Alexander B. Winick

Peer Reviewed

Abstract: IN DESCRIBING the projected ground based navigation environment for the period 1965 to 1975 expected to exist within the United States, not very much of a crystal ball is needed. For a variety of reasons, some good, and some open to criticism, ground based navaids in use by aviation today appear to have changed slowly. After all, it. is now the 34th anniversary of the four-course range, and it is still with us. It is simple to take this situation and consider it a horrible example of FAA backwardness. But this is an oversimplification of the grossest sort. Although we have been labeled backward in some respects, there are other reasons why navigation aids suitable for use in civil operations change slowly. This is not the time to explore these reasons with you detail, although I can touch upon them briefly. They involve the very nature and role of aviation in our economy. The fact that our system of air navigation and traffic control must satisfy the needs of many diverse elements is a factor, as is the conservative approach associated with the desire for tried and proven techniques to achieve a high order of operational reliability on a dayto- day basis. This factor is one which the airline passenger at least is willing to welcome.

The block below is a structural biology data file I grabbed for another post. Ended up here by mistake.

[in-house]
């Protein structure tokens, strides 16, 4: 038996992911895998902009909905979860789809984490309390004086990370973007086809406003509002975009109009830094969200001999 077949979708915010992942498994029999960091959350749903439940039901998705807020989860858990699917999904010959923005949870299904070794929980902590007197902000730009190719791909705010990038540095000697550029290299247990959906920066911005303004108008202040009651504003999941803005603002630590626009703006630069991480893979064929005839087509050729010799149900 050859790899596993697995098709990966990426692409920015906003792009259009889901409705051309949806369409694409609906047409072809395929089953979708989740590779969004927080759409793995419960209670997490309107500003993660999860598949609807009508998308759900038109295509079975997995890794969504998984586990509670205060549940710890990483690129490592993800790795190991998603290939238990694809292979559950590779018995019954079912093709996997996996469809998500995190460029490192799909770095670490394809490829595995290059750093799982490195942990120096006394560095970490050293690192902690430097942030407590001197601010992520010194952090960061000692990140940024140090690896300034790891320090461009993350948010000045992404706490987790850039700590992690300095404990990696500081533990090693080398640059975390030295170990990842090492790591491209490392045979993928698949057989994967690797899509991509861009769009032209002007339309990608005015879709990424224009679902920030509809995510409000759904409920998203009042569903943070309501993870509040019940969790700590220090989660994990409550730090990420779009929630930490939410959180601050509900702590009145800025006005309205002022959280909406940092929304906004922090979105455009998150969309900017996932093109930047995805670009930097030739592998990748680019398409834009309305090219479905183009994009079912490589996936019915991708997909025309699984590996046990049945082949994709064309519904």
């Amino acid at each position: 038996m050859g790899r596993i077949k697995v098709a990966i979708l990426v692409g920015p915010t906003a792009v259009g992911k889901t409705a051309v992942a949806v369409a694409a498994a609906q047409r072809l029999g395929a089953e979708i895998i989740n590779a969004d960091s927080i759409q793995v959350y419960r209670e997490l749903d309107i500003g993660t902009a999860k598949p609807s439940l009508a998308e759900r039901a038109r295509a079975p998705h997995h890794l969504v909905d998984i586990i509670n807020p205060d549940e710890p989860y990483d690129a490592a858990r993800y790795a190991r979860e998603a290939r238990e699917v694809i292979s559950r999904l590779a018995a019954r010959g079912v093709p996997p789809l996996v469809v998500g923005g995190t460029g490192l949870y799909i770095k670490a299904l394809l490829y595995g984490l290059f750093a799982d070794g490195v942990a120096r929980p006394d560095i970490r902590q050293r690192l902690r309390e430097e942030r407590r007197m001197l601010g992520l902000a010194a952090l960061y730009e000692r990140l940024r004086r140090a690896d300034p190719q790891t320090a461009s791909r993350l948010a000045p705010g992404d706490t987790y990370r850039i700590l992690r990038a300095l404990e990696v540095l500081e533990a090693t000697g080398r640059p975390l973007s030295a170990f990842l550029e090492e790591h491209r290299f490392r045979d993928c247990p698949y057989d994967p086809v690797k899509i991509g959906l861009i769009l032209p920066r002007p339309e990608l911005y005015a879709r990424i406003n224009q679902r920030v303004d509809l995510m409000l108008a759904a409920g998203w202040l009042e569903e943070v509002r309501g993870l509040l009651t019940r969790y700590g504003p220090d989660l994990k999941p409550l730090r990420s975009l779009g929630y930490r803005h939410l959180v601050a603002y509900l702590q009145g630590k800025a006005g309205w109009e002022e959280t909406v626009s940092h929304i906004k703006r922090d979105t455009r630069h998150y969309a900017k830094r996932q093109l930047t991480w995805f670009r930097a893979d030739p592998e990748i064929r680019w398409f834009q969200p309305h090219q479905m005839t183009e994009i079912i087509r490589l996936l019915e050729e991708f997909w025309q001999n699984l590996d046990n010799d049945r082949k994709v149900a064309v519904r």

Published in: NAVIGATION: Journal of the Institute of Navigation, Volume 10, Number 1
Pages: 93 - 97
Cite this article: Winick, Alexander B., "THE NAVIGATION GROUND ENVIRONMENT FOR THE PERIOD 1965-1975", NAVIGATION: Journal of The Institute of Navigation, Vol. 10, No. 1, Spring 1963, pp. 93-97.
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